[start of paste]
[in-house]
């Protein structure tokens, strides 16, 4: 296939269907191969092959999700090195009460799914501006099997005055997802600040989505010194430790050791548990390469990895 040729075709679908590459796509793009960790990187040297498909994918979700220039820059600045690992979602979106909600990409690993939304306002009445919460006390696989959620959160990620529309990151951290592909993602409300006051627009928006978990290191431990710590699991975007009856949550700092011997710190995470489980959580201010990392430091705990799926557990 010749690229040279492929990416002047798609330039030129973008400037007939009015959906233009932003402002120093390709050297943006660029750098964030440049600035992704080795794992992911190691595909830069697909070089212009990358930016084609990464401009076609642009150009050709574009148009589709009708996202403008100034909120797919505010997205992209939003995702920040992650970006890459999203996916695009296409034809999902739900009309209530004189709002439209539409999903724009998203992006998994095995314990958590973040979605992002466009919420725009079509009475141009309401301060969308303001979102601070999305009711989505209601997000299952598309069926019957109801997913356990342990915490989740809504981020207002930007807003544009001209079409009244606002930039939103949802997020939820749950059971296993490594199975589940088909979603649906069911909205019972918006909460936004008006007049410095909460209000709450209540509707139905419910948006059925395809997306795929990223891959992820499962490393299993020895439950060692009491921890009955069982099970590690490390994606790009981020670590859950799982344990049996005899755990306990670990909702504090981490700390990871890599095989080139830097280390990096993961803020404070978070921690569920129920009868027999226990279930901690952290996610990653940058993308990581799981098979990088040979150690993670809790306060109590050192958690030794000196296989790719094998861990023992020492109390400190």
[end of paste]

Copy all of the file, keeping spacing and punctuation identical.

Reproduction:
[in-house]
């Protein structure tokens, strides 16, 4: 296939269907191969092959999700090195009460799914501006099997005055997802600040989505010194430790050791548990390469990895 040729075709679908590459796509793009960790990187040297498909994918979700220039820059600045690992979602979106909600990409690993939304306002009445919460006390696989959620959160990620529309990151951290592909993602409300006051627009928006978990290191431990710590699991975007009856949550700092011997710190995470489980959580201010990392430091705990799926557990 010749690229040279492929990416002047798609330039030129973008400037007939009015959906233009932003402002120093390709050297943006660029750098964030440049600035992704080795794992992911190691595909830069697909070089212009990358930016084609990464401009076609642009150009050709574009148009589709009708996202403008100034909120797919505010997205992209939003995702920040992650970006890459999203996916695009296409034809999902739900009309209530004189709002439209539409999903724009998203992006998994095995314990958590973040979605992002466009919420725009079509009475141009309401301060969308303001979102601070999305009711989505209601997000299952598309069926019957109801997913356990342990915490989740809504981020207002930007807003544009001209079409009244606002930039939103949802997020939820749950059971296993490594199975589940088909979603649906069911909205019972918006909460936004008006007049410095909460209000709450209540509707139905419910948006059925395809997306795929990223891959992820499962490393299993020895439950060692009491921890009955069982099970590690490390994606790009981020670590859950799982344990049996005899755990306990670990909702504090981490700390990871890599095989080139830097280390990096993961803020404070978070921690569920129920009868027999226990279930901690952290996610990653940058993308990581799981098979990088040979150690993670809790306060109590050192958690030794000196296989790719094998861990023992020492109390400190």